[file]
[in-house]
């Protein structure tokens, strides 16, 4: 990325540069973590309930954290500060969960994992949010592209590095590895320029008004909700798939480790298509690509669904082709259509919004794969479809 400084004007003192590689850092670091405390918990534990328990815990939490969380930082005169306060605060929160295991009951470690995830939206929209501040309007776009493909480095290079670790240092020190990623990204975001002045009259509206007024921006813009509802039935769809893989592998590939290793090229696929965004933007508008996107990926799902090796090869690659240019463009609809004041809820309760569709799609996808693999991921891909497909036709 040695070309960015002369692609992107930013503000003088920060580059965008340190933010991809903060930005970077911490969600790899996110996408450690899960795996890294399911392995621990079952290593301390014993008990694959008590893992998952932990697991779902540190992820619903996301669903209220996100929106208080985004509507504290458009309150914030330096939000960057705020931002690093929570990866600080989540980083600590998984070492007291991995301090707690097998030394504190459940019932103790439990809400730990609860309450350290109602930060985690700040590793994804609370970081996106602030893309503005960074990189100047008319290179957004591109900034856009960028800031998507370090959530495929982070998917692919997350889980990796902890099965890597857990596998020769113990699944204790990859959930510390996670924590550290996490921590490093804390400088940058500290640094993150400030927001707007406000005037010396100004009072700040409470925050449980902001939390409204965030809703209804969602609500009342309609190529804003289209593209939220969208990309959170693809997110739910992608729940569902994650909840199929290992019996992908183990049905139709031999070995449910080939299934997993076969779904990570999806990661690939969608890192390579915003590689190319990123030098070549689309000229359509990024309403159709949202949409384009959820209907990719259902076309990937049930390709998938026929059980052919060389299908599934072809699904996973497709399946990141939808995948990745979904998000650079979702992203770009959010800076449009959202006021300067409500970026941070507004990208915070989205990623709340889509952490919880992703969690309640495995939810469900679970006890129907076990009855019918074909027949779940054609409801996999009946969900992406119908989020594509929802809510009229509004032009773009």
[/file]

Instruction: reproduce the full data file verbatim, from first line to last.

[in-house]
């Protein structure tokens, strides 16, 4: 990325540069973590309930954290500060969960994992949010592209590095590895320029008004909700798939480790298509690509669904082709259509919004794969479809 400084004007003192590689850092670091405390918990534990328990815990939490969380930082005169306060605060929160295991009951470690995830939206929209501040309007776009493909480095290079670790240092020190990623990204975001002045009259509206007024921006813009509802039935769809893989592998590939290793090229696929965004933007508008996107990926799902090796090869690659240019463009609809004041809820309760569709799609996808693999991921891909497909036709 040695070309960015002369692609992107930013503000003088920060580059965008340190933010991809903060930005970077911490969600790899996110996408450690899960795996890294399911392995621990079952290593301390014993008990694959008590893992998952932990697991779902540190992820619903996301669903209220996100929106208080985004509507504290458009309150914030330096939000960057705020931002690093929570990866600080989540980083600590998984070492007291991995301090707690097998030394504190459940019932103790439990809400730990609860309450350290109602930060985690700040590793994804609370970081996106602030893309503005960074990189100047008319290179957004591109900034856009960028800031998507370090959530495929982070998917692919997350889980990796902890099965890597857990596998020769113990699944204790990859959930510390996670924590550290996490921590490093804390400088940058500290640094993150400030927001707007406000005037010396100004009072700040409470925050449980902001939390409204965030809703209804969602609500009342309609190529804003289209593209939220969208990309959170693809997110739910992608729940569902994650909840199929290992019996992908183990049905139709031999070995449910080939299934997993076969779904990570999806990661690939969608890192390579915003590689190319990123030098070549689309000229359509990024309403159709949202949409384009959820209907990719259902076309990937049930390709998938026929059980052919060389299908599934072809699904996973497709399946990141939808995948990745979904998000650079979702992203770009959010800076449009959202006021300067409500970026941070507004990208915070989205990623709340889509952490919880992703969690309640495995939810469900679970006890129907076990009855019918074909027949779940054609409801996999009946969900992406119908989020594509929802809510009229509004032009773009």